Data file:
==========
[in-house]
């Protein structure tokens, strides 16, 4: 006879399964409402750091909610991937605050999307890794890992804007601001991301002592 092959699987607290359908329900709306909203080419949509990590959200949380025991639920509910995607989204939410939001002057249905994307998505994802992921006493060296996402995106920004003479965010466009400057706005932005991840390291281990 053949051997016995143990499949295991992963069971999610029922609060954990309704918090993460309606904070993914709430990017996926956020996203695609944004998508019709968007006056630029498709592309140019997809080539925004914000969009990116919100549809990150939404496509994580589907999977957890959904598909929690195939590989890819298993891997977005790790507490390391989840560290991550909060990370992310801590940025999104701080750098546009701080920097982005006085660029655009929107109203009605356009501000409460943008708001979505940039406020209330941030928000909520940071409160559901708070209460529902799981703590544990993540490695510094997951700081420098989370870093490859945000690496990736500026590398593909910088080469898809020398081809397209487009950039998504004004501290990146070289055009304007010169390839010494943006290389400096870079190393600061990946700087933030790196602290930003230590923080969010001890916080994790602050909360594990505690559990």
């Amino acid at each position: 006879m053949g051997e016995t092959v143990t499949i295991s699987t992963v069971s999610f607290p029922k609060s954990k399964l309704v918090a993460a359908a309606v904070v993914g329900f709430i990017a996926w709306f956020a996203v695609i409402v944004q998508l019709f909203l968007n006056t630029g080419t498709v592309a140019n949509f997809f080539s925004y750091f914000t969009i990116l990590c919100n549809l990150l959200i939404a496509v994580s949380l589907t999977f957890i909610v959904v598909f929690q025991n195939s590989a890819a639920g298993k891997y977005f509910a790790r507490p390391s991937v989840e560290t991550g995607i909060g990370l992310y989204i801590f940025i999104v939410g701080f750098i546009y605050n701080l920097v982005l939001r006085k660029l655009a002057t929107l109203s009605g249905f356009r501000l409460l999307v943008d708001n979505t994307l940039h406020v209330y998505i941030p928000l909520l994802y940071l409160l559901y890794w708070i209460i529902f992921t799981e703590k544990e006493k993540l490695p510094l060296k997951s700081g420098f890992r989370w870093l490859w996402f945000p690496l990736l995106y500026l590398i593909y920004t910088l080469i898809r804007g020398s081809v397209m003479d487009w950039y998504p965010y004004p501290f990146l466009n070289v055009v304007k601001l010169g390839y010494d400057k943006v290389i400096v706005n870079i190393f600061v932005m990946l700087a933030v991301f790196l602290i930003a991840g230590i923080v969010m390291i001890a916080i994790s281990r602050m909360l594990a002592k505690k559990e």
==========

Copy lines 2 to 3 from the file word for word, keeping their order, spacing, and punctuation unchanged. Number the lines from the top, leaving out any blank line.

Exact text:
């Protein structure tokens, strides 16, 4: 006879399964409402750091909610991937605050999307890794890992804007601001991301002592 092959699987607290359908329900709306909203080419949509990590959200949380025991639920509910995607989204939410939001002057249905994307998505994802992921006493060296996402995106920004003479965010466009400057706005932005991840390291281990 053949051997016995143990499949295991992963069971999610029922609060954990309704918090993460309606904070993914709430990017996926956020996203695609944004998508019709968007006056630029498709592309140019997809080539925004914000969009990116919100549809990150939404496509994580589907999977957890959904598909929690195939590989890819298993891997977005790790507490390391989840560290991550909060990370992310801590940025999104701080750098546009701080920097982005006085660029655009929107109203009605356009501000409460943008708001979505940039406020209330941030928000909520940071409160559901708070209460529902799981703590544990993540490695510094997951700081420098989370870093490859945000690496990736500026590398593909910088080469898809020398081809397209487009950039998504004004501290990146070289055009304007010169390839010494943006290389400096870079190393600061990946700087933030790196602290930003230590923080969010001890916080994790602050909360594990505690559990």
């Amino acid at each position: 006879m053949g051997e016995t092959v143990t499949i295991s699987t992963v069971s999610f607290p029922k609060s954990k399964l309704v918090a993460a359908a309606v904070v993914g329900f709430i990017a996926w709306f956020a996203v695609i409402v944004q998508l019709f909203l968007n006056t630029g080419t498709v592309a140019n949509f997809f080539s925004y750091f914000t969009i990116l990590c919100n549809l990150l959200i939404a496509v994580s949380l589907t999977f957890i909610v959904v598909f929690q025991n195939s590989a890819a639920g298993k891997y977005f509910a790790r507490p390391s991937v989840e560290t991550g995607i909060g990370l992310y989204i801590f940025i999104v939410g701080f750098i546009y605050n701080l920097v982005l939001r006085k660029l655009a002057t929107l109203s009605g249905f356009r501000l409460l999307v943008d708001n979505t994307l940039h406020v209330y998505i941030p928000l909520l994802y940071l409160l559901y890794w708070i209460i529902f992921t799981e703590k544990e006493k993540l490695p510094l060296k997951s700081g420098f890992r989370w870093l490859w996402f945000p690496l990736l995106y500026l590398i593909y920004t910088l080469i898809r804007g020398s081809v397209m003479d487009w950039y998504p965010y004004p501290f990146l466009n070289v055009v304007k601001l010169g390839y010494d400057k943006v290389i400096v706005n870079i190393f600061v932005m990946l700087a933030v991301f790196l602290i930003a991840g230590i923080v969010m390291i001890a916080i994790s281990r602050m909360l594990a002592k505690k559990e």